pCO2 estimates of the late Eocene based on stomatal densities

 

 

The pCO2 estimates of the late Eocene in South China based on stomatal densities of Nageia Gaertner leaves

by Liu X.-Y., Gao Q., Han M., Jin J.-H., (2015)

AA(State Key Laboratory of Biocontrol and Guangdong Provincial Key Laboratory of Plant Resources, School of Life Sciences, Sun Yat-sen University, Guangzhou 510275, China; State Key Laboratory of Palaeobiology and Stratigraphy, Nanjing Institute of Geology and Palaeontology, Chinese Academy of Sciences, Nanjing 210008, China),

AB(State Key Laboratory of Biocontrol and Guangdong Provincial Key Laboratory of Plant Resources, School of Life Sciences, Sun Yat-sen University, Guangzhou 510275, China),

AC(State Key Laboratory of Biocontrol and Guangdong Provincial Key Laboratory of Plant Resources, School of Life Sciences, Sun Yat-sen University, Guangzhou 510275, China),

AD(State Key Laboratory of Biocontrol and Guangdong Provincial Key Laboratory of Plant Resources, School of Life Sciences, Sun Yat-sen University, Guangzhou 510275, China; State Key Laboratory of Palaeobiology and Stratigraphy, Nanjing Institute of Geology and Palaeontology, Chinese Academy of Sciences, Nanjing 210008, China

================

in Climate of the Past Discussions, 11, 2615–2647 – doi:10.5194/cpd-11-2615-2015 –

http://adsabs.harvard.edu/abs/2015CliPD..11.2615L,

Abstract

The late Eocene pCO2 concentration is estimated based on the species of Nageia maomingensis Jin et Liu from the late Eocene of Maoming Basin, Guangdong Province.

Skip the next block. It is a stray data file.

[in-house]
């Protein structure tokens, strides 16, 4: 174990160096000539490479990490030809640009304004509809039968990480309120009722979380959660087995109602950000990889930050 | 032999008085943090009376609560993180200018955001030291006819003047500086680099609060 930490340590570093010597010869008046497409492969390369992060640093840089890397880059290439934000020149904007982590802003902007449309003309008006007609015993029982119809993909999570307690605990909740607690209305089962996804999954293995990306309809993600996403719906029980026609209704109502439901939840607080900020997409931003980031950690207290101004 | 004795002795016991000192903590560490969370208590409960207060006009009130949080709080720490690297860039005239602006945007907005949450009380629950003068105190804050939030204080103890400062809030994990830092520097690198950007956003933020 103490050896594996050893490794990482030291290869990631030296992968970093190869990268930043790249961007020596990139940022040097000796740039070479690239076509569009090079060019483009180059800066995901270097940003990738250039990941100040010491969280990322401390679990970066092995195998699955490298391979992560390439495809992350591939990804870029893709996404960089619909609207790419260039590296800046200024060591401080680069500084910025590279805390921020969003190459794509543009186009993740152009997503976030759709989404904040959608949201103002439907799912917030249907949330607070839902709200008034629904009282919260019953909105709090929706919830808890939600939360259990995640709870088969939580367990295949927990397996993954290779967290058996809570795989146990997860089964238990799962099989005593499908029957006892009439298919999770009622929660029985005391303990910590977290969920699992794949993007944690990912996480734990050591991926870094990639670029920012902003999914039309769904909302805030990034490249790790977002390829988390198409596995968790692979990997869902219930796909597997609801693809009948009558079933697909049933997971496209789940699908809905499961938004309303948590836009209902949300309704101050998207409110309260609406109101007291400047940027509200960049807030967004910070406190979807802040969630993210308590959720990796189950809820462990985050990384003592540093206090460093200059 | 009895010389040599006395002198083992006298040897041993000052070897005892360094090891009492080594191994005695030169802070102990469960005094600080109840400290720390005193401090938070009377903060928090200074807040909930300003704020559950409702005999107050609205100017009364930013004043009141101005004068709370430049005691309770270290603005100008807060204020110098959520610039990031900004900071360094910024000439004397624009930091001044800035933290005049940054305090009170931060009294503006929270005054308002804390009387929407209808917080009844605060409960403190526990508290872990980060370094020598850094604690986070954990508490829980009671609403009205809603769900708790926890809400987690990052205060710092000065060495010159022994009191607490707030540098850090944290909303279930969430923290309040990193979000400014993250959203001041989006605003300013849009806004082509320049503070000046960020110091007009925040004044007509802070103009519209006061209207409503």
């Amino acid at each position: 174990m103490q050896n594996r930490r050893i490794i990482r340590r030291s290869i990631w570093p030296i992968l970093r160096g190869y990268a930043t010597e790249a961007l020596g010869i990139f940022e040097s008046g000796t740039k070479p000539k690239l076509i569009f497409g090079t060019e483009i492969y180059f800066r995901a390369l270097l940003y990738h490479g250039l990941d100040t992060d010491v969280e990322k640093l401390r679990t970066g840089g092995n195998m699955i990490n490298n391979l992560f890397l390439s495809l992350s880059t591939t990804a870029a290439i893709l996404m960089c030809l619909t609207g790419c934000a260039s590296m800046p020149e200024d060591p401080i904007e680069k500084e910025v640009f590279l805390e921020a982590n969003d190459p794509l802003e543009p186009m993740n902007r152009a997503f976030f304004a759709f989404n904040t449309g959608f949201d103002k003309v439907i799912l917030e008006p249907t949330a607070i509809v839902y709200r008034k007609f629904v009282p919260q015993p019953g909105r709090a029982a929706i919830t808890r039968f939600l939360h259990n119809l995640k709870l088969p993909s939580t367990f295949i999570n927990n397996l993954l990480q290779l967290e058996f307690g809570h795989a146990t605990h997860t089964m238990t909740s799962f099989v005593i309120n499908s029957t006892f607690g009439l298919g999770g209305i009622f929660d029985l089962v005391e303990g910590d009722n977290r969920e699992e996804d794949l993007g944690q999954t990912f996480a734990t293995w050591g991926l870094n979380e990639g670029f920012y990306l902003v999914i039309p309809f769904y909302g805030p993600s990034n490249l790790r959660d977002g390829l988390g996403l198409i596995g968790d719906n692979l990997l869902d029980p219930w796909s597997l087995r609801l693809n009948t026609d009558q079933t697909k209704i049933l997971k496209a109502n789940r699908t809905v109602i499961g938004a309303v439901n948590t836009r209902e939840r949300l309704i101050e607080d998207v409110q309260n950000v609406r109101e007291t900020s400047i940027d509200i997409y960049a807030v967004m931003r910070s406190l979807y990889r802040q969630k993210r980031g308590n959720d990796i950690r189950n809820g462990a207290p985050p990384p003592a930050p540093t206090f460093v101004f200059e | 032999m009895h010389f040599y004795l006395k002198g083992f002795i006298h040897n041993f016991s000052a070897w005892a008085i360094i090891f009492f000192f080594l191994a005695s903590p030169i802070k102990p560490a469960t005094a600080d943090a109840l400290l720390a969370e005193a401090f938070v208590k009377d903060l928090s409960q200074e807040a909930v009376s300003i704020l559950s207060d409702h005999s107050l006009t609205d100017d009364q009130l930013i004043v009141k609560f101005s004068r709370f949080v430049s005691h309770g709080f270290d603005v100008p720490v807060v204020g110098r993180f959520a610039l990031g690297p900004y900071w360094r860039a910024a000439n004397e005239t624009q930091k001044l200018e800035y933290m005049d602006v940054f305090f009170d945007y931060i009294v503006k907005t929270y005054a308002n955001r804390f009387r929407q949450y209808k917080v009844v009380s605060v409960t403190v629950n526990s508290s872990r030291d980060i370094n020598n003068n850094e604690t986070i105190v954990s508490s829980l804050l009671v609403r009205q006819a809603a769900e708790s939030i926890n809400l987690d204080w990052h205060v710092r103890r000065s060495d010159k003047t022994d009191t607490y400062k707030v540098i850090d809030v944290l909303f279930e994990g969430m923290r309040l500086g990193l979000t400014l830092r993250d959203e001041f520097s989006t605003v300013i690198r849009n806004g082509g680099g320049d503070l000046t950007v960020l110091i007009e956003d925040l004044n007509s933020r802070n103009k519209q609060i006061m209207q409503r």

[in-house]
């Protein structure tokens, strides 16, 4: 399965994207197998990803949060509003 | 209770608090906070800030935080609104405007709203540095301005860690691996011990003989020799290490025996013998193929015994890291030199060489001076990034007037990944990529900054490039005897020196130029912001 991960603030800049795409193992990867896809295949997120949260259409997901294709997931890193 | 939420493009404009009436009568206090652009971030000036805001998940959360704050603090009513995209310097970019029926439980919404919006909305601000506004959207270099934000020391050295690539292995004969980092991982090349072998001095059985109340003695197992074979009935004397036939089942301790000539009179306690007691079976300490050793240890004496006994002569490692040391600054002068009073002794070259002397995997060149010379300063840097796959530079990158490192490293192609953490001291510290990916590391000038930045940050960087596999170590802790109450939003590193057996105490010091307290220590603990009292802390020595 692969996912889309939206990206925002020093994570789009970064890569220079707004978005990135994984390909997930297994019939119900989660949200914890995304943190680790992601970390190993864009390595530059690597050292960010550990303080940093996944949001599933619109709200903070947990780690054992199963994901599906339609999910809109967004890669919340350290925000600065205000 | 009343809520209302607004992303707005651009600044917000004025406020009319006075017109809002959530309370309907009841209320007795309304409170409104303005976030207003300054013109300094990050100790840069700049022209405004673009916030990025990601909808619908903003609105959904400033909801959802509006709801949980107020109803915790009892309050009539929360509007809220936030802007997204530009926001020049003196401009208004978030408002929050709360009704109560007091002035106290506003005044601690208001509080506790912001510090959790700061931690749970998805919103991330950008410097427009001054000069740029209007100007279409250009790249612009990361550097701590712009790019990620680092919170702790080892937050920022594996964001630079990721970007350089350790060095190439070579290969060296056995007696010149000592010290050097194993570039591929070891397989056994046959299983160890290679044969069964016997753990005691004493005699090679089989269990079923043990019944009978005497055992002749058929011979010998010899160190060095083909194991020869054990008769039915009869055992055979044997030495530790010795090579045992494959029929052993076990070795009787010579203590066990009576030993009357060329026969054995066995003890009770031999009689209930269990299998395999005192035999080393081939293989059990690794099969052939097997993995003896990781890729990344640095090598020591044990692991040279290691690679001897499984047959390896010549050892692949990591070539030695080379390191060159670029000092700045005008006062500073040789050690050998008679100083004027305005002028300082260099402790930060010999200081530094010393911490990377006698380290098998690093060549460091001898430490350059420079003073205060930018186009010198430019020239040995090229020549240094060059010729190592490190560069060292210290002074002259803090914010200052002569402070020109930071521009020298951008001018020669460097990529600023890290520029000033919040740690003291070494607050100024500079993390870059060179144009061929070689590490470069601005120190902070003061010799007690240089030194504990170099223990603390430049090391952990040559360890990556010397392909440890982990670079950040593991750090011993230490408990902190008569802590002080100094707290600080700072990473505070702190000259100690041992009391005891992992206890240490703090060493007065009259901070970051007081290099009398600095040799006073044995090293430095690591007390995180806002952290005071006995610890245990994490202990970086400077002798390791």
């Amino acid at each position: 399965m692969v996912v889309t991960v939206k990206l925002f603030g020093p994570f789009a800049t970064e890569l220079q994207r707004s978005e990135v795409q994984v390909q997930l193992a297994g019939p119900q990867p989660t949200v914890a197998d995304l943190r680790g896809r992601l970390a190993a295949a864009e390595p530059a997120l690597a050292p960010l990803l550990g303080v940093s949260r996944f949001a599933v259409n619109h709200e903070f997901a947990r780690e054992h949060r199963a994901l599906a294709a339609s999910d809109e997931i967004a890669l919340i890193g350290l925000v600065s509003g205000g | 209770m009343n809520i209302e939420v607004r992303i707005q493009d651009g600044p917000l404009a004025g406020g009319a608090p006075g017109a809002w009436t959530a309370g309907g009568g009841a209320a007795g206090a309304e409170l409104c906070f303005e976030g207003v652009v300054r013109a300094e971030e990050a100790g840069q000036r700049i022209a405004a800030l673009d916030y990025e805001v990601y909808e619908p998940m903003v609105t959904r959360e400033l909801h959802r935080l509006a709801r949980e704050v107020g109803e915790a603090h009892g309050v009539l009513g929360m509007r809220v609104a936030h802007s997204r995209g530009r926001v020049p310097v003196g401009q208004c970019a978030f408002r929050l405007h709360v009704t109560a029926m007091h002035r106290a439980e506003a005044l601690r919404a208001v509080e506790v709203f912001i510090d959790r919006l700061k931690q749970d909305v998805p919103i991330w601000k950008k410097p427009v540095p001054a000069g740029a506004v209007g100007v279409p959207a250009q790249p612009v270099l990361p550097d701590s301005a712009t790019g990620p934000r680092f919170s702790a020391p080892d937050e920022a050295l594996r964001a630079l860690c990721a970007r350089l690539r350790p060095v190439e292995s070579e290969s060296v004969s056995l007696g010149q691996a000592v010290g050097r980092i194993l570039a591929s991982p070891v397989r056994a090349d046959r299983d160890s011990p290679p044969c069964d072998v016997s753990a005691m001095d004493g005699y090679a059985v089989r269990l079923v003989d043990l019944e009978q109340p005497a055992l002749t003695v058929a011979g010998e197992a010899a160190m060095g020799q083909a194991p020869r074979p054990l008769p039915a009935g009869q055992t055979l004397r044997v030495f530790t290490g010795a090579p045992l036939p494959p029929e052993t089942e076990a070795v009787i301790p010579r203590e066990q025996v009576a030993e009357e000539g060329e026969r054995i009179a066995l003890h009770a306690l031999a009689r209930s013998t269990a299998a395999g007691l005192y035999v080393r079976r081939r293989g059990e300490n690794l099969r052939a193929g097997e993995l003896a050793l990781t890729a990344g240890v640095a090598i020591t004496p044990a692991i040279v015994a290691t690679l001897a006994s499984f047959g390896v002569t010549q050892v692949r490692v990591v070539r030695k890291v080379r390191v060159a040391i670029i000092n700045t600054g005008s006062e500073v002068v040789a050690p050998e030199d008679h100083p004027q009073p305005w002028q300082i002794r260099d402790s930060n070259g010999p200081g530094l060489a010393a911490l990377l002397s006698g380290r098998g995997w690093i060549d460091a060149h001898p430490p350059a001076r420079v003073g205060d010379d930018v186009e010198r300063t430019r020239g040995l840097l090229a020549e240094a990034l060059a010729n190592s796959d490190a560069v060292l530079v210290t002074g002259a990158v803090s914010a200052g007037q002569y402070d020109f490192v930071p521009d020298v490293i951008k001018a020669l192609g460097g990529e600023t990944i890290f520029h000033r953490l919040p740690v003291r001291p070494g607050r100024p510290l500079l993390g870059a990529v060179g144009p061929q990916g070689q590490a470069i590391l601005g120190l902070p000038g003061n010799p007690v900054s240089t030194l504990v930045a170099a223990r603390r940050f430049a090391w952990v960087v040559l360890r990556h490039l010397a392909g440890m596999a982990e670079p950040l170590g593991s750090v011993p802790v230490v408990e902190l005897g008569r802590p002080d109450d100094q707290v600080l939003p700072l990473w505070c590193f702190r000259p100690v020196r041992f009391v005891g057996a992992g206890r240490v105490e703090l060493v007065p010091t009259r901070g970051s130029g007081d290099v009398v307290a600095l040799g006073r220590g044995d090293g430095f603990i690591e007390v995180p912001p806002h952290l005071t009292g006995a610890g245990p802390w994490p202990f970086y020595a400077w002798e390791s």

This is the first paleoatmospheric estimates for the late Eocene of South China using stomatal data. Studies of stomatal density (SD) and stomatal index (SI) with N. motleyi (Parl.) De Laub., the nearest living equivalent species of the fossil, indicate that the SD inversely responds to atmospheric CO2 concentration, while SI has almost no relationships with atmospheric CO2 concentration.

Therefore, the pCO2 concentration is reconstructed based on the SD of the fossil leaves in comparison with N. motleyi.

Results suggest that the mean CO2 concentration was 391.0 ± 41.1 ppmv or 386.5 ± 27.8 ppmv during the late Eocene, which is significantly higher than the CO2 concentrations documented from 1968 to 1955 but similar to the values for current atmosphere indicating that the Carbon Dioxide levels during that the late Eocene at that time may have been similar to today.

 

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Published by

Willem Van Cotthem

Honorary Professor of Botany, University of Ghent (Belgium). Scientific Consultant for Desertification and Sustainable Development.

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